Asian countries such as Japan, China, and others that hold most of the U.S. debts have been happy to indulge the American deficit spending. This has been a two-way street, as America has kept its market open to their products and they have financed the Americans' spending.

The value of the U.S. dollar so far has been kept artificially high by Japan, China, and oil-exporting countries. These countries, by buying U.S. debts, have kept interest rates relatively low in the United States and allowed Americans to keep spending even as their debts mount.

But there is only so much risk these lenders are willing to take. Any serious devaluation of the dollar will considerably reduce the value of their national reserves (mostly kept in dollars) and the value of their debt holdings (certificates, bonds, etc.). At the same time, the devaluation will affect their exports to the U.S. A weaker dollar makes their products more expensive in the U.S., thereby reducing their export earnings. Most Asian countries keep up to 70 percent of their reserves in dollars. China, with reserves of over $800 billion, has already begun to slowly reduce its dependency on dollars by converting part of its reserves to other currencies.

If other Asian countries—with their vast dollar holdings—follow suit, then it will be disastrous for the value of the dollar. No one is interested in holding a weakening currency.

Another threat against the dollar comes from countries such as Iran and Venezuela. Iran recently put in motion plans to register an oil bourse to compete with bourses in New York and London. The threat comes from the currency in which the oil is to be sold, the euro. Iranians are going to make the euro the standard currency for oil transactions. Some sympathetic countries such as Venezuela and others may join in. If the Iranians succeed in this, the pressure on the dollar will be catastrophic. Nearly every country has to hold a certain amount of dollars in reserve for oil purchases. If the dollar continues to weaken in value, and there is the possibility of purchasing oil in euros, then these countries would unload their dollars for safer currencies such as the euro. What will then happen to the value of the dollar?

As though there is not enough pressure on the dollar, the U.S. government keeps spending money in an unwinnable war in Iraq. The total cost of the Iraq war, including the future payments to disabled soldiers, the replacement of equipment, etc., is estimated to be between $1 and 2 trillion.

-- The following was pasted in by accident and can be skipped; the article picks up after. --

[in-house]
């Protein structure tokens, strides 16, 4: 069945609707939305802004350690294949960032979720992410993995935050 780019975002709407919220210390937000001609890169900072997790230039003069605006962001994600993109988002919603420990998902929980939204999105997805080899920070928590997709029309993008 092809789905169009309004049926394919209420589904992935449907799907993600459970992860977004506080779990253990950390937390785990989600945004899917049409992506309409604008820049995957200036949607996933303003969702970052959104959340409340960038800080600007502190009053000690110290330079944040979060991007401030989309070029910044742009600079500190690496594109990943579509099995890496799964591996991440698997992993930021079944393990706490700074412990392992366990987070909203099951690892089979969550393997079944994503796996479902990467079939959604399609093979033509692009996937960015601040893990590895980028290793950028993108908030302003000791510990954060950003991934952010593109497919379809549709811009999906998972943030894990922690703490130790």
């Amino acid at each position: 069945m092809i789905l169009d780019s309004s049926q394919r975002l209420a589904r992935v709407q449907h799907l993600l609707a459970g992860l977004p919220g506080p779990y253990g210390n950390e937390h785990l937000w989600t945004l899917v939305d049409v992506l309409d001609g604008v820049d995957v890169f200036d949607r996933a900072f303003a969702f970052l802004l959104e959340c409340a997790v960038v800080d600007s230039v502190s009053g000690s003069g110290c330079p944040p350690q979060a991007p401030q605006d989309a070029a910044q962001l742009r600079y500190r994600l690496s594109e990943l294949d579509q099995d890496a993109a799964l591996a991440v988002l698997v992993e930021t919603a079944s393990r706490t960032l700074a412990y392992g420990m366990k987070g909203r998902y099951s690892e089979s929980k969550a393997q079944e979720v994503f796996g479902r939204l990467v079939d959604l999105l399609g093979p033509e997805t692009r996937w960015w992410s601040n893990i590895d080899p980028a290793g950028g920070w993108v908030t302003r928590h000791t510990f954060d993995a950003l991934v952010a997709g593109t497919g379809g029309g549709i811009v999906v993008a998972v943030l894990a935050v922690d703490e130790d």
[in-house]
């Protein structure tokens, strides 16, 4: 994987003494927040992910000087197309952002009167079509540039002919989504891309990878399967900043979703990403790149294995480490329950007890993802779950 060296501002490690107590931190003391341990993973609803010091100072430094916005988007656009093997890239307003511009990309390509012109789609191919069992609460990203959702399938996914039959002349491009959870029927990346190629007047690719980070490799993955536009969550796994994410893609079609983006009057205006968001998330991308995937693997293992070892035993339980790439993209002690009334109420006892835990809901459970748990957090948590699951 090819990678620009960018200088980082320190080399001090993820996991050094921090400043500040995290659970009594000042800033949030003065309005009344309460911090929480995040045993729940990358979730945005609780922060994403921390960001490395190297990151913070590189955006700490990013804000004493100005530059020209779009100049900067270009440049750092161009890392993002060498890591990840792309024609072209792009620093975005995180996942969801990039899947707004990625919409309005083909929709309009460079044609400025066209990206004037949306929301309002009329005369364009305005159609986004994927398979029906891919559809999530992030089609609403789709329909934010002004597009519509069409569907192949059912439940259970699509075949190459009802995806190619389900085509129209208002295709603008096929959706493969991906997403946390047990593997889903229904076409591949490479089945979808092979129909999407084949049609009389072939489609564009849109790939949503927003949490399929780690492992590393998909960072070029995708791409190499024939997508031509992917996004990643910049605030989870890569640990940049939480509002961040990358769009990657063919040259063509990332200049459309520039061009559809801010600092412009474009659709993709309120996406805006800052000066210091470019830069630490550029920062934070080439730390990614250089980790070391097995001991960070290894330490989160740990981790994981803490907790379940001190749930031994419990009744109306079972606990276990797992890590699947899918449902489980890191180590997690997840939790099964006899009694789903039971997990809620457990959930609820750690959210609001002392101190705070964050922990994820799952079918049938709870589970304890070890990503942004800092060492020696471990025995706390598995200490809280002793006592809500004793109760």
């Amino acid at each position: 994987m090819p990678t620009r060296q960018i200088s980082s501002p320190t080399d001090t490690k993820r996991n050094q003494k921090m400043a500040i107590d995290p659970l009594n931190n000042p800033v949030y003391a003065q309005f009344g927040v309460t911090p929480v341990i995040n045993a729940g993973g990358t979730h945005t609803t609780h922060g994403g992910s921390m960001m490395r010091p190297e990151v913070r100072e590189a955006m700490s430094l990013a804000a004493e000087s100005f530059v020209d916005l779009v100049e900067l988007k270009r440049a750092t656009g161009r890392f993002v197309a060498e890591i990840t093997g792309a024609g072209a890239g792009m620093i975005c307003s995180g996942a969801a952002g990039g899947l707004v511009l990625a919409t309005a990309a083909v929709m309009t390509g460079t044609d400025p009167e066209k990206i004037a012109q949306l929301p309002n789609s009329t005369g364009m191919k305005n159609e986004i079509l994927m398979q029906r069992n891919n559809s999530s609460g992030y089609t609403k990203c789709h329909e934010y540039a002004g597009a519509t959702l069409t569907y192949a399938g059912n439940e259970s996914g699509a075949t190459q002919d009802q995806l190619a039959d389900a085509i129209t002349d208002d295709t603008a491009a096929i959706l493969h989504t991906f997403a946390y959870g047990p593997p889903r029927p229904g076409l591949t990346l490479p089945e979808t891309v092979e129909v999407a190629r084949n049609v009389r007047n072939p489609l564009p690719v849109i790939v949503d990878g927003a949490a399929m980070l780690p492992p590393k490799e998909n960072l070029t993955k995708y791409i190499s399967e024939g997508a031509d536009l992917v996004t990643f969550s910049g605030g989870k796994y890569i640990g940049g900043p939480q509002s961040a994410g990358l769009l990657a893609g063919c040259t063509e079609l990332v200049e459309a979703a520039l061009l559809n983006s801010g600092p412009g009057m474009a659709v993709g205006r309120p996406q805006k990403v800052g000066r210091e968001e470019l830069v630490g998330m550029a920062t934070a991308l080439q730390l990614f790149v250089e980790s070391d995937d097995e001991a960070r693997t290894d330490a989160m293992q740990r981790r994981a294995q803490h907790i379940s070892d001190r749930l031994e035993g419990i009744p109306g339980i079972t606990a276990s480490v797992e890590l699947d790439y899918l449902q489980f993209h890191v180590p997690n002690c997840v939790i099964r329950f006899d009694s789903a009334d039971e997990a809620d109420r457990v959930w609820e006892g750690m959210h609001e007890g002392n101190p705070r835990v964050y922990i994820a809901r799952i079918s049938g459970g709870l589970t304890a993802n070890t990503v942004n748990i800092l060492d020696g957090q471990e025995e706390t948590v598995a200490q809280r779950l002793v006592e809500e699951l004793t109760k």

The tense situation in the region will keep oil prices at uncomfortable levels, contributing to both a reduction in U.S. growth and an increase in its deficit.

The current American deficit and its long-term financial obligations, if left unanswered, will sooner or later lead to either a marked increase in interest rates or a substantial devaluation of the dollar. On one hand, a substantial increase in interest rates will lead to a major recession in the U.S.A. which will be felt immediately around the world. On the other hand, a substantial devaluation will cause global financial chaos. What is needed is a serious reconsideration of the international role of the dollar as the world currency. In other words, we need a new Bretton Woods Agreement.

At the end of World War II, 45 nations gathered at a United Nations Monetary and Financial Conference in Bretton Woods, New Hampshire to address the problems of reconstruction, monetary stability, and exchange rates. The delegates agreed to establish an international monetary system of convertible currencies, fixed exchange rates, and free trade. To facilitate these objectives, the delegates agreed to create two international institutions: the International Monetary Fund (IMF) and the International Bank for Reconstruction and Development (the World Bank). An initial loan of $250 million to France in 1947 was the World Bank's first act.

Since then there has already been considerable criticism of the roles of the IMF and the World Bank. The abovementioned problems and the ongoing trade imbalance in the world have to be addressed by a similar gathering. Sooner or later, both the United States and the rest of the world have to address the existing problems. This problem is not the United States' alone. We can not ignore the largest economy on earth. It is said that if the United States sneezes, the world catches a cold. We have to either make sure that the United States doesn't catch a cold or vaccinate ourselves against it.

Dr. Bakhtiar lives in Norway, and is currently writing a book about the reasons behind the U.S. involvement in Iraq and Iran. He's a former associate professor of Nordland University, Norway, reachable at His article, written on May 19, is reprinted with permission.